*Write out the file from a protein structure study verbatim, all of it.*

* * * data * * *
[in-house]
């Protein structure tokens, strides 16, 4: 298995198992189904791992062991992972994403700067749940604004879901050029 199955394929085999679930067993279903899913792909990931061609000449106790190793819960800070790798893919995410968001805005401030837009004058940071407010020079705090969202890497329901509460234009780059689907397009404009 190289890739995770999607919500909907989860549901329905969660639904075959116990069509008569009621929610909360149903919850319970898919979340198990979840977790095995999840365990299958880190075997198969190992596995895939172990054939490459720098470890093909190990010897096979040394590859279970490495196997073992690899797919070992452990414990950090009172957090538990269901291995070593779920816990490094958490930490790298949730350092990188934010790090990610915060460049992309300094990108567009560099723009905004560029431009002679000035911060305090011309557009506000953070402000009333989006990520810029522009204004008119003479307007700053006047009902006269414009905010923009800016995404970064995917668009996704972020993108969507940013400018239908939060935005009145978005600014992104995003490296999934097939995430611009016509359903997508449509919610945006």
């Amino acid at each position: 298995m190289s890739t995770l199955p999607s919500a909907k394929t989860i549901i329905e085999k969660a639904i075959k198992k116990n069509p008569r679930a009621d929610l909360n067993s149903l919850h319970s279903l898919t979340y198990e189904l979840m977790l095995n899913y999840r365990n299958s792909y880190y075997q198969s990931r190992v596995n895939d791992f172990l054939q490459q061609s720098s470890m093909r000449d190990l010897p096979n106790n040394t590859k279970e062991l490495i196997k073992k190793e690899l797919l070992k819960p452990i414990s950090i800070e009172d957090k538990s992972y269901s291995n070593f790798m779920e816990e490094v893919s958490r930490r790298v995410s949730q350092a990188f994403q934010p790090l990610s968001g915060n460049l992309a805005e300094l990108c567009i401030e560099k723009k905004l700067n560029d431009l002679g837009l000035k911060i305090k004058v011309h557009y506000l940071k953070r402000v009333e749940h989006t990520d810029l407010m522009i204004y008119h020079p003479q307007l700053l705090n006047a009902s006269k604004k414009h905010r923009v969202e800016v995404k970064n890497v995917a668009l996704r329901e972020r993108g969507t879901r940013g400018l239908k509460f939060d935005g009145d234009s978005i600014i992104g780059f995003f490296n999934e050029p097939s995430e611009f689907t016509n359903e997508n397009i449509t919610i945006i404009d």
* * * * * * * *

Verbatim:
[in-house]
């Protein structure tokens, strides 16, 4: 298995198992189904791992062991992972994403700067749940604004879901050029 199955394929085999679930067993279903899913792909990931061609000449106790190793819960800070790798893919995410968001805005401030837009004058940071407010020079705090969202890497329901509460234009780059689907397009404009 190289890739995770999607919500909907989860549901329905969660639904075959116990069509008569009621929610909360149903919850319970898919979340198990979840977790095995999840365990299958880190075997198969190992596995895939172990054939490459720098470890093909190990010897096979040394590859279970490495196997073992690899797919070992452990414990950090009172957090538990269901291995070593779920816990490094958490930490790298949730350092990188934010790090990610915060460049992309300094990108567009560099723009905004560029431009002679000035911060305090011309557009506000953070402000009333989006990520810029522009204004008119003479307007700053006047009902006269414009905010923009800016995404970064995917668009996704972020993108969507940013400018239908939060935005009145978005600014992104995003490296999934097939995430611009016509359903997508449509919610945006």
């Amino acid at each position: 298995m190289s890739t995770l199955p999607s919500a909907k394929t989860i549901i329905e085999k969660a639904i075959k198992k116990n069509p008569r679930a009621d929610l909360n067993s149903l919850h319970s279903l898919t979340y198990e189904l979840m977790l095995n899913y999840r365990n299958s792909y880190y075997q198969s990931r190992v596995n895939d791992f172990l054939q490459q061609s720098s470890m093909r000449d190990l010897p096979n106790n040394t590859k279970e062991l490495i196997k073992k190793e690899l797919l070992k819960p452990i414990s950090i800070e009172d957090k538990s992972y269901s291995n070593f790798m779920e816990e490094v893919s958490r930490r790298v995410s949730q350092a990188f994403q934010p790090l990610s968001g915060n460049l992309a805005e300094l990108c567009i401030e560099k723009k905004l700067n560029d431009l002679g837009l000035k911060i305090k004058v011309h557009y506000l940071k953070r402000v009333e749940h989006t990520d810029l407010m522009i204004y008119h020079p003479q307007l700053l705090n006047a009902s006269k604004k414009h905010r923009v969202e800016v995404k970064n890497v995917a668009l996704r329901e972020r993108g969507t879901r940013g400018l239908k509460f939060d935005g009145d234009s978005i600014i992104g780059f995003f490296n999934e050029p097939s995430e611009f689907t016509n359903e997508n397009i449509t919610i945006i404009d």